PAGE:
Jessica Hemmings
“When you write, you lay out a line of words. The line of words is a miner’s pick, a wood-carver’s gouge, a surgeon’s probe. You wield it, and it digs a path you follow. Soon you find yourself deep in new territory. Is it a dead end, or have you located the real subject? You will know tomorrow, or this time next year.”1
At the Hayward Gallery in 2009 the French artist Annette Messager installed a room of breathing fabric forms. The 2006 work, titled “Inflated-Deflated”, is described as a “wheezing, heaving mass of inflatable body parts and fanciful creatures”. 2  The rhythmic movement of Messager’s fabric organs and limbs offered mesmerising viewing.
Viloma Pranayama requires the yogi to consciously pause the exhalation of breath, creating ‘space’ in the rib cage as the lungs deflate. Breath control is a notoriously difficult exercise: one part mental discipline, one part physical control. Pausing breath is a luxury, a mental challenge tamed by those above ground, living with air to spare.
In 2004 Annette Messager’s installation “Sous Vent (Wind Back)” appeared at the Couvent des Cordeliers in Paris. Within the space of the former convent a low level black fabric canopy was activated by fans. Beneath the billowing fabric surface an illuminated landscape of plastic limbs and masks moved in and out of focus. The cycle ended. Fabric settled, lights below extinguished. And then the air arrived again.
In 1976 an Auxiliary Ventilation Unit was fitted at the Snibston Colliery as part of the national noise abatement regulation. 3   The ‘silent’ fan lives above ground now. In its former life, the fan would have been crucial to the circulation of air underground, an iron lung of sorts. Barber Swindells’ Ventilation Dress takes on the form of this equipment. Air pumped into the sculpture gently seeps from seams in a cycle of inflation and deflation that makes the form feel quietly alive.
Outside, on a bitter winter day, the Auxiliary Ventilation Unit lies frozen in time on the museum grounds. It is one of a number of oversized shapes, extracted from below the earth in an effort to give us a sense of the scale of machinery that existed beneath our feet as part of the complex network of tunnels and tools that made up the mine. Above ground, the equipment dwarfs the body. But it exists in paralysis now – the motion and noise of previous decades of production difficult to imagine.
Inside, my breath warms again. The rusted metal fan is replaced with a floral print pattern: innocent, light. This material is a counterpoint to the darkness of the mine’s underground-scape.
The pattern is far from accidental, first appearing on a summer dress worn by the 1972 National Coal Queen, Margaret Dominiak, at the 1976 Coal Queen Reunion. In Barber Swindells’ version the original floral repeat is disrupted, comprised of snap shots from the pattern, noticeable in the sharp lines of the photographs edges. It is a new type of scrapbook now: a photo album reshuffled.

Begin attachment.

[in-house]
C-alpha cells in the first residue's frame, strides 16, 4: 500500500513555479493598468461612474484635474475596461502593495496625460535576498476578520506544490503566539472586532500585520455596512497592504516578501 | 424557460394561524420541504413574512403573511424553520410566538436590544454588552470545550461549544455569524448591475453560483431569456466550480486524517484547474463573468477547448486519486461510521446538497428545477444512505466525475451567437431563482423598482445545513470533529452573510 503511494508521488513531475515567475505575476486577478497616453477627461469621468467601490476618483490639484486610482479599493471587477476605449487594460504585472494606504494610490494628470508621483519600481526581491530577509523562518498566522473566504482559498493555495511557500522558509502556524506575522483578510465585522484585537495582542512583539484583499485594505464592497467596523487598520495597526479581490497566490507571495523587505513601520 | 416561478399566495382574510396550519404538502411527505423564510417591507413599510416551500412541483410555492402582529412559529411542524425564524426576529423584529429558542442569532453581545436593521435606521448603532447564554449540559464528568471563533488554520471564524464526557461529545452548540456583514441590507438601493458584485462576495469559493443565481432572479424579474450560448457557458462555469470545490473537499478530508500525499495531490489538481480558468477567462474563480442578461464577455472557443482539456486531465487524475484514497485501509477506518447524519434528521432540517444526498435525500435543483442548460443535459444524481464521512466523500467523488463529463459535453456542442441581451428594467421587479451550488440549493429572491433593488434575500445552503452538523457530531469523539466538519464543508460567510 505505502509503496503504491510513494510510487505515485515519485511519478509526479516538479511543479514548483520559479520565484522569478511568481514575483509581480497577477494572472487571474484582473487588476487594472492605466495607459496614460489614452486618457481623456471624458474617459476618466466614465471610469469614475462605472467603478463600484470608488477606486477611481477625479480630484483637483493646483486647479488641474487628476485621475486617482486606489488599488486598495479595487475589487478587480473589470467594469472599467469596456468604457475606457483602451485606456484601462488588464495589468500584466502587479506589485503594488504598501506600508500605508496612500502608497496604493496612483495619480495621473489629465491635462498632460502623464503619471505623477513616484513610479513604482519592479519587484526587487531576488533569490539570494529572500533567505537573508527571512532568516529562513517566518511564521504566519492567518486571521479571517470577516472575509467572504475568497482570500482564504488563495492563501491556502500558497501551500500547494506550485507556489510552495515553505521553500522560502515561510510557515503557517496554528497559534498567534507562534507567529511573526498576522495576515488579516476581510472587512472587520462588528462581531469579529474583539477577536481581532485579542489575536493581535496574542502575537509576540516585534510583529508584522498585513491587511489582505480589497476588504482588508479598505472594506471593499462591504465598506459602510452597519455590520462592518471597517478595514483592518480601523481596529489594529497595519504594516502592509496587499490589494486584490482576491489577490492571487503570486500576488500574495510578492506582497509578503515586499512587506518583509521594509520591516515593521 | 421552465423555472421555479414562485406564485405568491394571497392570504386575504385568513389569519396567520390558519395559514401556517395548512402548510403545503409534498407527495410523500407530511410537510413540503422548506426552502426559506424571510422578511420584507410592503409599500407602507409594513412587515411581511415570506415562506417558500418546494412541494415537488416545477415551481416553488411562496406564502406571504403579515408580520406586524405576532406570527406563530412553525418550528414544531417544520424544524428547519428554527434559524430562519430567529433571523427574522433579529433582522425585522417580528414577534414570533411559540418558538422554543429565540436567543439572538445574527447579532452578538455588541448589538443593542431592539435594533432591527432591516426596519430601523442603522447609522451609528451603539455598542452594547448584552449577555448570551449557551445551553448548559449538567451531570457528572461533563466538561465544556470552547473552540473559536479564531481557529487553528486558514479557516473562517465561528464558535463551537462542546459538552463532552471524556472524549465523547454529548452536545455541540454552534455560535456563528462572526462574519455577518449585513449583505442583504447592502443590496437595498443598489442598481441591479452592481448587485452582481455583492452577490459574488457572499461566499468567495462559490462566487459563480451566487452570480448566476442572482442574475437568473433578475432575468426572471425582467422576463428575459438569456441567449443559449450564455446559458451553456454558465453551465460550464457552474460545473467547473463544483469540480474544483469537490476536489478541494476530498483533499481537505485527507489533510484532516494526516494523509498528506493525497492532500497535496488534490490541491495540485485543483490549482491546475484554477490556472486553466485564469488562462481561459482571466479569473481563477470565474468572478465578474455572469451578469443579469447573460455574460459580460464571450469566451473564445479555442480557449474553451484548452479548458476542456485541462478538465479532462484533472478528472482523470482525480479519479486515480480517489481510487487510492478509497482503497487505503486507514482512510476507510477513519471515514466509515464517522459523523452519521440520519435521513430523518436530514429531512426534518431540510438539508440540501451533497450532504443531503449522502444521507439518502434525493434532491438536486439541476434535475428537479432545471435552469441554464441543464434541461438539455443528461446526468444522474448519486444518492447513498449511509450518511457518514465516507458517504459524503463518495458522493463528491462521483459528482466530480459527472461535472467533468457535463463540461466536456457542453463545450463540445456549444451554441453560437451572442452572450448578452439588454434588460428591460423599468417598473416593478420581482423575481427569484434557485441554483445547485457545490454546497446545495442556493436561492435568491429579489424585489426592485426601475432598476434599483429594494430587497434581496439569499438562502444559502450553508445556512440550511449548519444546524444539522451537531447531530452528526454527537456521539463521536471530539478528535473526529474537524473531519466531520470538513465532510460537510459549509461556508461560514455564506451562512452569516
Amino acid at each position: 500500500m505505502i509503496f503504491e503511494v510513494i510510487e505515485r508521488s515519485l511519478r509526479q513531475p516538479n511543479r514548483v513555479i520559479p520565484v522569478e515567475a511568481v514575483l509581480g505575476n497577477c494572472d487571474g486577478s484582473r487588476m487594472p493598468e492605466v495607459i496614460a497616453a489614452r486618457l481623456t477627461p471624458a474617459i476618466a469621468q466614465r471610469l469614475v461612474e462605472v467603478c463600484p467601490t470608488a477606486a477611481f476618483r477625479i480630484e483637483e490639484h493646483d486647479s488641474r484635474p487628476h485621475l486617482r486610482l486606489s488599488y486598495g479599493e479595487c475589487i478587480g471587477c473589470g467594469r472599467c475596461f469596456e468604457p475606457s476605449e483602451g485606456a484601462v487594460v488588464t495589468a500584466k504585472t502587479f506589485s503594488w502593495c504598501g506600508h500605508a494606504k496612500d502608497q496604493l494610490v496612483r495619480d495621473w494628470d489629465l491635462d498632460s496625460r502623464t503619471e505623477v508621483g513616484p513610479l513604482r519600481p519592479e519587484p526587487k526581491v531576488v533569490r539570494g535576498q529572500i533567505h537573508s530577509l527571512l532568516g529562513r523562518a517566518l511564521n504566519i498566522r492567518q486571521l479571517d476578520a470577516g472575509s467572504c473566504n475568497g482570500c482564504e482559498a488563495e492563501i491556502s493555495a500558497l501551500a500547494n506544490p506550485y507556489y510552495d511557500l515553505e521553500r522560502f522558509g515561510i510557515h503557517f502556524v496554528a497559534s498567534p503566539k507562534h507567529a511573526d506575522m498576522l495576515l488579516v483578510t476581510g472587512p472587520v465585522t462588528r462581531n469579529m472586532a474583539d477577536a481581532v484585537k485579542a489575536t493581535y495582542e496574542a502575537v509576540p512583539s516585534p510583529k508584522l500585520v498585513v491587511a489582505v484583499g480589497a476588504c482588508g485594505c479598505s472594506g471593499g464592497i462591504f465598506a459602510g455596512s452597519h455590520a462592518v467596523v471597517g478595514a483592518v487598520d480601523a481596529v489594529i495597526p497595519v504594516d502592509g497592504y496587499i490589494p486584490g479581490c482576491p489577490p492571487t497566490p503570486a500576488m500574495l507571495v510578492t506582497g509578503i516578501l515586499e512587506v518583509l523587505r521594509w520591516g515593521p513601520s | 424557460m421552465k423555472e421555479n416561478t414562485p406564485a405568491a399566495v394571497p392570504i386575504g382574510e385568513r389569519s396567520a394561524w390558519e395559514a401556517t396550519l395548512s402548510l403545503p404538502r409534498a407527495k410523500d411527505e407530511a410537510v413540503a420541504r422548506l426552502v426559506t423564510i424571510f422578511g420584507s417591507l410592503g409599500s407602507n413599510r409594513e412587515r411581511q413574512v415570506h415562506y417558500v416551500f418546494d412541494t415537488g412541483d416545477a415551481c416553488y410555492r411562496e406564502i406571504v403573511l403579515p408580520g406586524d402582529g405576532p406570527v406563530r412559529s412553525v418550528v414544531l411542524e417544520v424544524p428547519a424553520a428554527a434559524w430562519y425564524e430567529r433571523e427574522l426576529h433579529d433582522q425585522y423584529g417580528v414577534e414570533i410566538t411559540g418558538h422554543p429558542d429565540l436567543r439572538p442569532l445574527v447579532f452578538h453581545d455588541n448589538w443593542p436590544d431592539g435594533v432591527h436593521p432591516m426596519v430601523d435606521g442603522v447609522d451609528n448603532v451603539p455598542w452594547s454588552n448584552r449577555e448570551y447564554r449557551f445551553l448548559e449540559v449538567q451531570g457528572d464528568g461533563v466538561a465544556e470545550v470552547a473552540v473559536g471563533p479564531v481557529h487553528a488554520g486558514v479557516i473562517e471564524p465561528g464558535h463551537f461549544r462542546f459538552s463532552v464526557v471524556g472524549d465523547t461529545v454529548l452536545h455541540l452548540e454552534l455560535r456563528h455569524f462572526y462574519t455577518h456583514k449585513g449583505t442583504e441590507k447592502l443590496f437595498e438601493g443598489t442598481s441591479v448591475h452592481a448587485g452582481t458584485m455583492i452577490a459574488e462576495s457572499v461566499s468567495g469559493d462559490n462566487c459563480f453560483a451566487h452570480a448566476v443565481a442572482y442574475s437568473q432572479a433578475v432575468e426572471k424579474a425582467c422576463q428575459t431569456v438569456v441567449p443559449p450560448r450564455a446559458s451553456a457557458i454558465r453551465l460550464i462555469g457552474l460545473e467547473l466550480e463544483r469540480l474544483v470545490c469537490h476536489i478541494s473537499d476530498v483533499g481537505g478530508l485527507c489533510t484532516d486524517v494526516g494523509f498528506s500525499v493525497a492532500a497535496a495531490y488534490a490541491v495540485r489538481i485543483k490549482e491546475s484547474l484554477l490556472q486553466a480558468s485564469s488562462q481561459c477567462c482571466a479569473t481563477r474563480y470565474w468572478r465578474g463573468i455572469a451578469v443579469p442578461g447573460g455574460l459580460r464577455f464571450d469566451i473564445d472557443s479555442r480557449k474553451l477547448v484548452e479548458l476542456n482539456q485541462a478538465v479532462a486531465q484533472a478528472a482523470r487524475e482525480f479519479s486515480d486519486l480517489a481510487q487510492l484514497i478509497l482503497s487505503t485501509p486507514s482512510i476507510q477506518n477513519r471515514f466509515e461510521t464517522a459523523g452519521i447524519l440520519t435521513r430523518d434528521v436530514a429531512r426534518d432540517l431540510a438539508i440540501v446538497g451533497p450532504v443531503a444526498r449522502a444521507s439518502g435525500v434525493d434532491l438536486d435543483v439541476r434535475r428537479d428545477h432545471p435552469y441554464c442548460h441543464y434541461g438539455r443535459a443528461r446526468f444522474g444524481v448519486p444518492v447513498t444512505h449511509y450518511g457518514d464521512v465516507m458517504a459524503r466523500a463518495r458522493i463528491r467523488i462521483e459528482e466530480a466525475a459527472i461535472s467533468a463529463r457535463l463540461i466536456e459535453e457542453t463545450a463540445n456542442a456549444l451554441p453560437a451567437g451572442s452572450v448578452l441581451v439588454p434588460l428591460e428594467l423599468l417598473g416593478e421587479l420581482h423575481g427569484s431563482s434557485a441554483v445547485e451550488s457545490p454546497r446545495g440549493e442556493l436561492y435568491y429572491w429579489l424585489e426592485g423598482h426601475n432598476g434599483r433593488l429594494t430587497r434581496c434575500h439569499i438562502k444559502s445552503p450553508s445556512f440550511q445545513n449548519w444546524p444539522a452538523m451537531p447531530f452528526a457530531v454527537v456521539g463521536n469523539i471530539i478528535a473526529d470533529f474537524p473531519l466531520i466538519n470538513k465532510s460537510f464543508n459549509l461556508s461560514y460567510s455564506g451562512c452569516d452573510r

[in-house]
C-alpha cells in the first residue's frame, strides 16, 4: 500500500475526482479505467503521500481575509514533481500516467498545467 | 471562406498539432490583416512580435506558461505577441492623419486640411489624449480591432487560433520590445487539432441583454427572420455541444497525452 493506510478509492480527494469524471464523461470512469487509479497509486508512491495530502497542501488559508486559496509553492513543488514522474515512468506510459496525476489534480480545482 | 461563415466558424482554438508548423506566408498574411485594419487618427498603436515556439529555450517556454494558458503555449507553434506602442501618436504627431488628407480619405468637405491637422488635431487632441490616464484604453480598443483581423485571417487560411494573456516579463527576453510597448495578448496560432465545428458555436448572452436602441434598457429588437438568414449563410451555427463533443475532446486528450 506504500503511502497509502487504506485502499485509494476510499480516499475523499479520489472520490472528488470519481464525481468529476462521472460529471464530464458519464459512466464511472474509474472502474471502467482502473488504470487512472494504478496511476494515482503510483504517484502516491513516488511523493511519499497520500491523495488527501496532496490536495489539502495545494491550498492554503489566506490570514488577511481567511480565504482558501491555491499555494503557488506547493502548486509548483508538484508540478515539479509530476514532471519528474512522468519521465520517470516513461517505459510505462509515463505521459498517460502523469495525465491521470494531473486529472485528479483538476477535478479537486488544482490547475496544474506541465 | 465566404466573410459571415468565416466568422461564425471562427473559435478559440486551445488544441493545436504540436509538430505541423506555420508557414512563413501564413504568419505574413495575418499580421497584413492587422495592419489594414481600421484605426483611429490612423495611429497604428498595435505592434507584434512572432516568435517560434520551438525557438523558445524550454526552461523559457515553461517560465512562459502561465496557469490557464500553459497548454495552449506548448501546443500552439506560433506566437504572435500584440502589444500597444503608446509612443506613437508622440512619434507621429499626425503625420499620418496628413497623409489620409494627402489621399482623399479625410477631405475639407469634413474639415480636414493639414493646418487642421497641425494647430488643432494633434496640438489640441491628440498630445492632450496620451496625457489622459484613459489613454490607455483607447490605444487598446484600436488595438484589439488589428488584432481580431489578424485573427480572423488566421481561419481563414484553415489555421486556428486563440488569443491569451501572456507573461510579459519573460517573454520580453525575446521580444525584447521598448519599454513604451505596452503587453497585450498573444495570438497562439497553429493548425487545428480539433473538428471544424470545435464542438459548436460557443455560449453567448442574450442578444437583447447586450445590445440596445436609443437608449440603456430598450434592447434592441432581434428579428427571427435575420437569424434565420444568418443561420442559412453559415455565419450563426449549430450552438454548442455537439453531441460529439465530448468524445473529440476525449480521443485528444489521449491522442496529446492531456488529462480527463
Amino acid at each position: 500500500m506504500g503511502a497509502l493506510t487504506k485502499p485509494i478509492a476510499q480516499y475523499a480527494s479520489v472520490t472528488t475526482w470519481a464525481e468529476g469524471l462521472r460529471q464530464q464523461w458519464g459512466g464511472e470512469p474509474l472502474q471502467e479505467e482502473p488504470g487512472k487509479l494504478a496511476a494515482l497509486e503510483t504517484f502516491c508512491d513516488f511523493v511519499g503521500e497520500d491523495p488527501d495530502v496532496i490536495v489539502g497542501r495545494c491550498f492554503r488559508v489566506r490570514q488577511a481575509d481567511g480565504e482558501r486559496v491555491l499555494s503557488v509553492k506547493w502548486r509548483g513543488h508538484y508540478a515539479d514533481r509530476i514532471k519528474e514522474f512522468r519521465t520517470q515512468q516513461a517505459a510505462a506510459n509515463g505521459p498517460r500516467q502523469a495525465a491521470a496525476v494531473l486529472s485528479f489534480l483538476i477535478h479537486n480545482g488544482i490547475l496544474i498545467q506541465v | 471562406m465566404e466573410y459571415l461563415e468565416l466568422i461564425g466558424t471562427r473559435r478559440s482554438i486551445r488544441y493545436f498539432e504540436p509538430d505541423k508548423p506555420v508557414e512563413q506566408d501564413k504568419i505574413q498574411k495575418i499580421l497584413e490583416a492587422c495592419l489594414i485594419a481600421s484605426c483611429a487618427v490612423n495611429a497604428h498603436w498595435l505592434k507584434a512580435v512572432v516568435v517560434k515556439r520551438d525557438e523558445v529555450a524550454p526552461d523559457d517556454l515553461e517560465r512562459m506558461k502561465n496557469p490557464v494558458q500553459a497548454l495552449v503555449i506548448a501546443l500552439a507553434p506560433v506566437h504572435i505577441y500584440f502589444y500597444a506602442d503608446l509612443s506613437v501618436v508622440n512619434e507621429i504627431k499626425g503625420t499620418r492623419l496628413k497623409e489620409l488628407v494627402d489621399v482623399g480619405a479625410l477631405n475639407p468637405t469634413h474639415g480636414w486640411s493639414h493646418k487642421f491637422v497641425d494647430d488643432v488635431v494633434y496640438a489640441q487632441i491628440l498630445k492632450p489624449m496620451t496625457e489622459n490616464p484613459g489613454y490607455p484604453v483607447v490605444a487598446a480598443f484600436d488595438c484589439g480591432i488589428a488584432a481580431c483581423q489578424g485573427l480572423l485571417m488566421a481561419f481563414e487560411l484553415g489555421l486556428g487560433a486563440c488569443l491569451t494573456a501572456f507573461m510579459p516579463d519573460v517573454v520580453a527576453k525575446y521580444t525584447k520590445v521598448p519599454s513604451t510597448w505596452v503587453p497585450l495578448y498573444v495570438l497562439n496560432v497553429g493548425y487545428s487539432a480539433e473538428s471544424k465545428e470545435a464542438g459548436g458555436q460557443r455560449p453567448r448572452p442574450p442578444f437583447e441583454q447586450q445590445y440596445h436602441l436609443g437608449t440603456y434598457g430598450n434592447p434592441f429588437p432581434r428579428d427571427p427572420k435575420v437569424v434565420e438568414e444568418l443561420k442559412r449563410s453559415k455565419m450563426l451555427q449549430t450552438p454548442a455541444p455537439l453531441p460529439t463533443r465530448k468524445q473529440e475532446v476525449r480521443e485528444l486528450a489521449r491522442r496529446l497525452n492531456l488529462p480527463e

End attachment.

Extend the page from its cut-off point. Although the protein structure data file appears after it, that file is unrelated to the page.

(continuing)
The dress once bore witness to another side of mining: a community bound together by a distinct, shared identity. The lightness of this pattern – the clear sense of celebration –  represents the antithesis of work clothes. D.H. Lawrence, for instance, writes of his childhood memory of “great rolls of coarse flannel and pit-cloth which stood in the corner of my grandfather's shop when I was a small boy, and the big, strange old sewing-machine, like nothing else on earth, which sewed the massive pit-trousers.” 4  
Can we compare a seam of coal to the seams of cloth? I imagine coal seams must have a grain and cut like a cloth; ways coal will bend and chip and go and ways it won’t. Perhaps anything natural has that sort of history to it, how it is laid down. In the expanded field of craft, many would argue that a computer programmer is the craftsperson of the current generation. 5   But there is also something to be said for the operators of mechanical tools – the interfaces – who accumulate their own forms of tacit knowledge. Craft does not have to be rose-tinted-knitting-needles-by-the-fire….
Ventilation Dress suggests a domestic shape. It belongs to the home: a place of rest and recovery from the miner’s labours underground. The close communities of the collieries have long vanished from the social fabric of modern lives. But amidst the predominantly negative stories we associate with a life of mining, this is a narrative largely overlooked: a sense of place and purpose, solidarity born by a community of shared risk and labour.
I can’t see where I should rest myself within the Ventilation Dress. I can see the beginning of a seat, the fold of an arm, but the form then changes and my entry point is illusive. Perhaps this is only fair. This is not my experience to share, but a history to learn.


(1)  Annie Dillard, The Writing Life (New York: HarperPerennial, 1990) page 3.
(2) retrospective accessed April 4, 2012.
(3)  Atkins Ltd report for Leicestershire County Council, “Snibston Colliery: conservation management plan” May 2009, page 8.
(4)  D. H. Lawrence, The Early Years 1885-1912, ed. John Worthen (Cambridge: Press Syndicate of the University of Cambridge 1991) page 9.
(5)  Malcolm McCullough, Abstracting Craft: The Practiced Digital Hand (Cambridge, Massachusetts: MIT Press, 1996)
‘Inhale/Exhale’ was first published in Mining Couture: A Manifesto for Common Wear, Claire Barber and Steve Swindells (eds) (Black Dog Publishing: 2012) pp. 10-13.
Jessica Hemmings
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